Thursday, July 31, 2014

A Summer Still Life

7" x 7", Prismacolor colored pencils 
on Canson Mi-Teintes pastel paper, Light Blue
(click to enlarge)

The other day, I was looking at some fresh blueberries on an enamelware dish and thought they looked like an old-fashioned all-American summer day. So I started this little patriotic piece—you get the "flag" composition, right?—deciding to use this blue paper because it reminded me of sun-faded denim or chambray. As a result, the whole piece looks a little faded—I like that.  I have a thing about that paper with blueberries; I used it this very same week three years ago on this blueberry sketch!

I kept accidentally smearing the red pencil into the white areas, and had to redraw them once before just resigning myself to pinkish stripes. I was originally going to have a bowl of blueberries, but changed the bowl to a plate for a more casual arrangement of the berries.

One thing I'm still deciding: does it look better showing  a bit of the paper (below) or cropped as it is above? Feel free to leave me your opinion in the comments.

Happy almost-August!!

Some set-up and WIP pics:
(I had blueberries everywhere before I was done.)

Monday, July 21, 2014

Ground cherries?!

Ground Cherries, "Aunt Molly's"
Physalis pruinosa
4" x 9", Prismacolor colored pencil on Stonehenge paper
(click to enlarge)

Among the heirloom seeds that my daughter gave to me for Christmas, was a pack labelled "Aunt Molly's Ground Cherries"Ground cherries?  Even at my age, this was a new one. The fruit in the photo looked more like little yellow tomatillos—a smooth fruit within a papery husk—and what's with the "ground" part? Well, I read the packet to learn that they have that name not because you grind them up (admit it, that crossed your mind too...), but because you wait until they fall to the ground to harvest them. And the sweet fruit, also known as Cape gooseberries, are indeed related to tomatillos. Huh! Who knew?

Isn't it funny (and a bit eerie, if I'm being honest) when you learn about something for the first time, or hear a term you've never heard, and then it pops up again almost immediately? Well, this spring, what did I see in my grocery store, alongside the berries? Pichuberries, which seem to be identical to my Ground Cherries! Check them out here. Apparently they're a new "super fruit" or something. But my favorite fun fact from that discovery is this: "In France, this fruit is also referred to as 'Love in the Cage'". Well, if we're getting all lyrical, I am compelled to add that, while I was drawing,  my composition started looking to me a little bit like a nativity scene: two adoring parents and a new baby. Am I crazy or do you see that, too? And if their husk shape looks familiar, it's because they're also related to the ornamental Chinese Lantern plant, usually a showy orange or reddish husk.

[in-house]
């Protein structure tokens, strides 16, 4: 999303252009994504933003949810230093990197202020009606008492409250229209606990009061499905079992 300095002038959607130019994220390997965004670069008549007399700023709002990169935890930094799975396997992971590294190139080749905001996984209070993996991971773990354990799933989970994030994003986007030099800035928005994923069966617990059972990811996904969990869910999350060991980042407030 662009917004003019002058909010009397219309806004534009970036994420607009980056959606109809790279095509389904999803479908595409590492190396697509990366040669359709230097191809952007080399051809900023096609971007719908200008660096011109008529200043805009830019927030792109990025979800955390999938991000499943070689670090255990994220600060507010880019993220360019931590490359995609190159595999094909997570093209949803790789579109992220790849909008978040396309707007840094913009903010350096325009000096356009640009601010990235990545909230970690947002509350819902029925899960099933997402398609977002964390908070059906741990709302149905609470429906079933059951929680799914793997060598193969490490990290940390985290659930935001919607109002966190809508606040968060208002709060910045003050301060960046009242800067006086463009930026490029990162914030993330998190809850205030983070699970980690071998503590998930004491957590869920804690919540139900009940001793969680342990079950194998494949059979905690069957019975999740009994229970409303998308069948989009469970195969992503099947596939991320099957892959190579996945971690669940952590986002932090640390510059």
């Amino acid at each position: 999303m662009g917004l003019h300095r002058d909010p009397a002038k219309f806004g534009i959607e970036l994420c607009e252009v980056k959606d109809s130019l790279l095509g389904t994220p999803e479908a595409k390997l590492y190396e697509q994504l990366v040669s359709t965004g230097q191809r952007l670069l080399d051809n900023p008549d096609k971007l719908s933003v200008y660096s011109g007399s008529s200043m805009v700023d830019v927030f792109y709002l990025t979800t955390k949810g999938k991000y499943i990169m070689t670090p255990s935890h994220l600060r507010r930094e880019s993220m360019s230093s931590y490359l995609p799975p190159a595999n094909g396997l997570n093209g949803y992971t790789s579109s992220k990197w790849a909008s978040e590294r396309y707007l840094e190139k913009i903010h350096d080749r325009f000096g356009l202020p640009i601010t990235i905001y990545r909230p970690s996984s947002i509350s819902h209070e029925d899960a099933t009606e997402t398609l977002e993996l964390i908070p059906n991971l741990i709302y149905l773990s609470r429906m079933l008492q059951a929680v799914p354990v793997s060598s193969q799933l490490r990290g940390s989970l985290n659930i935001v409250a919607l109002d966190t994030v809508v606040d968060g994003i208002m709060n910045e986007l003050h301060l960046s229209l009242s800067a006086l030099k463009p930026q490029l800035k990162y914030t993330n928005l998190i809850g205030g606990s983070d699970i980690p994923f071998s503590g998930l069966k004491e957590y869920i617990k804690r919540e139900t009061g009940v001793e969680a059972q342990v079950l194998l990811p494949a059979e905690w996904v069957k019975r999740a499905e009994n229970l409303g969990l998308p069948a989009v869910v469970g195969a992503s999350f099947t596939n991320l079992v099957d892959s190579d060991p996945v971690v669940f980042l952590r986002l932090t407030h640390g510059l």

My plants aren't huge, but this has been a tough summer in our garden; we're trying to water just enough, considering the drought we're in. These first ones, that I gathered to draw, are on the small side as you can see here:

Here is my initial sketch, followed by a few more WIP scans:

How about you: are you familiar with ground cherries aka cape gooseberries aka pichuberries?

Friday, July 11, 2014

SunSugar Cherry Tomatoes

Hmmm. This is one of those pieces that didn't turn out quite as I'd envisioned. Maybe I should've used richer colors, or should add a background—I'm not sure. Things just haven't clicked: I even felt like the hot weather was affecting my pencils, making them waxier than usual! 

These little "SunSugar" cherry tomatoes are so beautiful on the vine—the way the clusters become a rainbow of color as they ripen. I wanted to capture that stage, as I've drawn fully ripe ones in the past. 

Here are a few work-in-progress pics. This time, I used an empty slide mount instead of my usual viewfinder that I've shown you before:

I decided to enlarge it to 5x the original little thumbnail sketch on the right:

The tomatoes continued to ripen and change colors as I worked—what a show!

As I look at this next pic, I'm thinking that I like this "unfinished" stage more than the final one. The negative space where the vine will go might've looked more interesting left alone."Food for thought" for the next piece.

Well, while there's nothing horrible about this drawing,
I think that I'll chalk it up as a learning piece.
(Or maybe I'll just have to add a background before it drives me crazy...!)